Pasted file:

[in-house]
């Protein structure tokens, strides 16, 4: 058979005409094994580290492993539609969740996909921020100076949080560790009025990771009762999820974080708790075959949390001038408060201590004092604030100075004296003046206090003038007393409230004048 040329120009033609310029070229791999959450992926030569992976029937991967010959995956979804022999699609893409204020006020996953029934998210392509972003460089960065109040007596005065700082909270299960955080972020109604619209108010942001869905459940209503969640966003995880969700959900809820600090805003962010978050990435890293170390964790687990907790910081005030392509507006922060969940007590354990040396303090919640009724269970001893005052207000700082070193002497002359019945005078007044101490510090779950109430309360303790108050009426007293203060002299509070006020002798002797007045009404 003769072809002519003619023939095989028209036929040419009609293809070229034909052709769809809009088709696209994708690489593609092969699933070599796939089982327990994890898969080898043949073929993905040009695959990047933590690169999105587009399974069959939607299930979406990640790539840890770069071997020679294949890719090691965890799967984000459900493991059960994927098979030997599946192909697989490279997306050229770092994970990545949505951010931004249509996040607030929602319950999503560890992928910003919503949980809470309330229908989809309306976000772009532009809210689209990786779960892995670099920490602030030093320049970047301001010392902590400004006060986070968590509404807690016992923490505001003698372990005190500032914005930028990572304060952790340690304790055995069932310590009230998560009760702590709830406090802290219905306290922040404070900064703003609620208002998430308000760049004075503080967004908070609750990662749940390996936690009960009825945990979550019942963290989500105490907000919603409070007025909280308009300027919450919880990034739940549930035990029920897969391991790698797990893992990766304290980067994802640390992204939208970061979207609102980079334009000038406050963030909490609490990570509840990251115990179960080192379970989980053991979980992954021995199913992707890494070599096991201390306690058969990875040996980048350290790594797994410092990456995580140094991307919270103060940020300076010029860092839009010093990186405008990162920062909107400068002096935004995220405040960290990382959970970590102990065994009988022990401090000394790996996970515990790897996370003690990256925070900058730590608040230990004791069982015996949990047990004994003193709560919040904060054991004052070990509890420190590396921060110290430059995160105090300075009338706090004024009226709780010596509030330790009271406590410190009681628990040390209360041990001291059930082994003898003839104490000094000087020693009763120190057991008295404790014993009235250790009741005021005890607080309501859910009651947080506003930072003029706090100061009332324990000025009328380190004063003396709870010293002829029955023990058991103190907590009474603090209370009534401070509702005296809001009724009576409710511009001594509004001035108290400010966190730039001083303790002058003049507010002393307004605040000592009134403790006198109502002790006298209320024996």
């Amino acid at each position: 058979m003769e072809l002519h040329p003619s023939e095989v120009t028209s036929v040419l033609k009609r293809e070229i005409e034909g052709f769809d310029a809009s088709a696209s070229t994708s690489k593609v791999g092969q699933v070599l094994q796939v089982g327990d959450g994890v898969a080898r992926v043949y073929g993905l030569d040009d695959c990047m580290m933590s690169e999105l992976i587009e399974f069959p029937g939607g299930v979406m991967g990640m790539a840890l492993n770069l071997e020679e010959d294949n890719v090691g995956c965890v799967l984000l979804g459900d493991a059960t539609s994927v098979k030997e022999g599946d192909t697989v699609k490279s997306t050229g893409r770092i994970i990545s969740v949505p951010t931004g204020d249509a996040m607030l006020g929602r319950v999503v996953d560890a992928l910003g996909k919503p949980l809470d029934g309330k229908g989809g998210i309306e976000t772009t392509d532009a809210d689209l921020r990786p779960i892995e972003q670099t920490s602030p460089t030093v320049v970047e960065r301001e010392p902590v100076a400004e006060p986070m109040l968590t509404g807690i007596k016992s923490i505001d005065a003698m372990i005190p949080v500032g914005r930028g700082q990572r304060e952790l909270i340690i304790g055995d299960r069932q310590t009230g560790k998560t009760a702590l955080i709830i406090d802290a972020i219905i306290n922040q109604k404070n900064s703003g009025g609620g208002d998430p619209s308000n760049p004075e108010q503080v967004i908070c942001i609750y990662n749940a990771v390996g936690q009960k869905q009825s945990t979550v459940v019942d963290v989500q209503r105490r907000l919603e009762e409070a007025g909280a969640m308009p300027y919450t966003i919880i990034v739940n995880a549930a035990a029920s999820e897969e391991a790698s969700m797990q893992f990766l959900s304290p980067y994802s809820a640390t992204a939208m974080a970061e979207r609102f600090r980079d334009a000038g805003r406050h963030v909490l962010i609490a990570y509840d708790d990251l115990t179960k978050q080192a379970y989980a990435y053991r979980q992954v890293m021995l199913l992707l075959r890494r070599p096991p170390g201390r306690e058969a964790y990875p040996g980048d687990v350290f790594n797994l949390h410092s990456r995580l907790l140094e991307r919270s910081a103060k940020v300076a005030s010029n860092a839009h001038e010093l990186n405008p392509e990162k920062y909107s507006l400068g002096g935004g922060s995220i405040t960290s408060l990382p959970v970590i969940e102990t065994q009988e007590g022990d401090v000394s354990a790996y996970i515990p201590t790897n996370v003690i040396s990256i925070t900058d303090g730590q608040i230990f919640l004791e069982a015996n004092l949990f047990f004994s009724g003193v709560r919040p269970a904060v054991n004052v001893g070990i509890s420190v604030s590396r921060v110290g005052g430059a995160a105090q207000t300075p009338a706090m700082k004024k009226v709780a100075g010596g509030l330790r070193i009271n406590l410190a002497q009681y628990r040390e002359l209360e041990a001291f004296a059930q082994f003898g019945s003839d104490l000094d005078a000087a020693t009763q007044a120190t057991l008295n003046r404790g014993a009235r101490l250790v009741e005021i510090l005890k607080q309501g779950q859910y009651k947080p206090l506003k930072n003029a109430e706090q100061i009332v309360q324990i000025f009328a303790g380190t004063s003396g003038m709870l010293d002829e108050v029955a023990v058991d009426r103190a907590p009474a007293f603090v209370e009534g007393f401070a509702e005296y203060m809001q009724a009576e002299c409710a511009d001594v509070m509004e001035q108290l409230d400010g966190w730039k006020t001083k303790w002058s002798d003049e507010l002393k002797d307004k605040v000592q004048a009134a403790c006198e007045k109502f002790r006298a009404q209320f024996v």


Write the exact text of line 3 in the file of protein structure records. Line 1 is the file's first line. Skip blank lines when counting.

């Amino acid at each position: 058979m003769e072809l002519h040329p003619s023939e095989v120009t028209s036929v040419l033609k009609r293809e070229i005409e034909g052709f769809d310029a809009s088709a696209s070229t994708s690489k593609v791999g092969q699933v070599l094994q796939v089982g327990d959450g994890v898969a080898r992926v043949y073929g993905l030569d040009d695959c990047m580290m933590s690169e999105l992976i587009e399974f069959p029937g939607g299930v979406m991967g990640m790539a840890l492993n770069l071997e020679e010959d294949n890719v090691g995956c965890v799967l984000l979804g459900d493991a059960t539609s994927v098979k030997e022999g599946d192909t697989v699609k490279s997306t050229g893409r770092i994970i990545s969740v949505p951010t931004g204020d249509a996040m607030l006020g929602r319950v999503v996953d560890a992928l910003g996909k919503p949980l809470d029934g309330k229908g989809g998210i309306e976000t772009t392509d532009a809210d689209l921020r990786p779960i892995e972003q670099t920490s602030p460089t030093v320049v970047e960065r301001e010392p902590v100076a400004e006060p986070m109040l968590t509404g807690i007596k016992s923490i505001d005065a003698m372990i005190p949080v500032g914005r930028g700082q990572r304060e952790l909270i340690i304790g055995d299960r069932q310590t009230g560790k998560t009760a702590l955080i709830i406090d802290a972020i219905i306290n922040q109604k404070n900064s703003g009025g609620g208002d998430p619209s308000n760049p004075e108010q503080v967004i908070c942001i609750y990662n749940a990771v390996g936690q009960k869905q009825s945990t979550v459940v019942d963290v989500q209503r105490r907000l919603e009762e409070a007025g909280a969640m308009p300027y919450t966003i919880i990034v739940n995880a549930a035990a029920s999820e897969e391991a790698s969700m797990q893992f990766l959900s304290p980067y994802s809820a640390t992204a939208m974080a970061e979207r609102f600090r980079d334009a000038g805003r406050h963030v909490l962010i609490a990570y509840d708790d990251l115990t179960k978050q080192a379970y989980a990435y053991r979980q992954v890293m021995l199913l992707l075959r890494r070599p096991p170390g201390r306690e058969a964790y990875p040996g980048d687990v350290f790594n797994l949390h410092s990456r995580l907790l140094e991307r919270s910081a103060k940020v300076a005030s010029n860092a839009h001038e010093l990186n405008p392509e990162k920062y909107s507006l400068g002096g935004g922060s995220i405040t960290s408060l990382p959970v970590i969940e102990t065994q009988e007590g022990d401090v000394s354990a790996y996970i515990p201590t790897n996370v003690i040396s990256i925070t900058d303090g730590q608040i230990f919640l004791e069982a015996n004092l949990f047990f004994s009724g003193v709560r919040p269970a904060v054991n004052v001893g070990i509890s420190v604030s590396r921060v110290g005052g430059a995160a105090q207000t300075p009338a706090m700082k004024k009226v709780a100075g010596g509030l330790r070193i009271n406590l410190a002497q009681y628990r040390e002359l209360e041990a001291f004296a059930q082994f003898g019945s003839d104490l000094d005078a000087a020693t009763q007044a120190t057991l008295n003046r404790g014993a009235r101490l250790v009741e005021i510090l005890k607080q309501g779950q859910y009651k947080p206090l506003k930072n003029a109430e706090q100061i009332v309360q324990i000025f009328a303790g380190t004063s003396g003038m709870l010293d002829e108050v029955a023990v058991d009426r103190a907590p009474a007293f603090v209370e009534g007393f401070a509702e005296y203060m809001q009724a009576e002299c409710a511009d001594v509070m509004e001035q108290l409230d400010g966190w730039k006020t001083k303790w002058s002798d003049e507010l002393k002797d307004k605040v000592q004048a009134a403790c006198e007045k109502f002790r006298a009404q209320f024996v």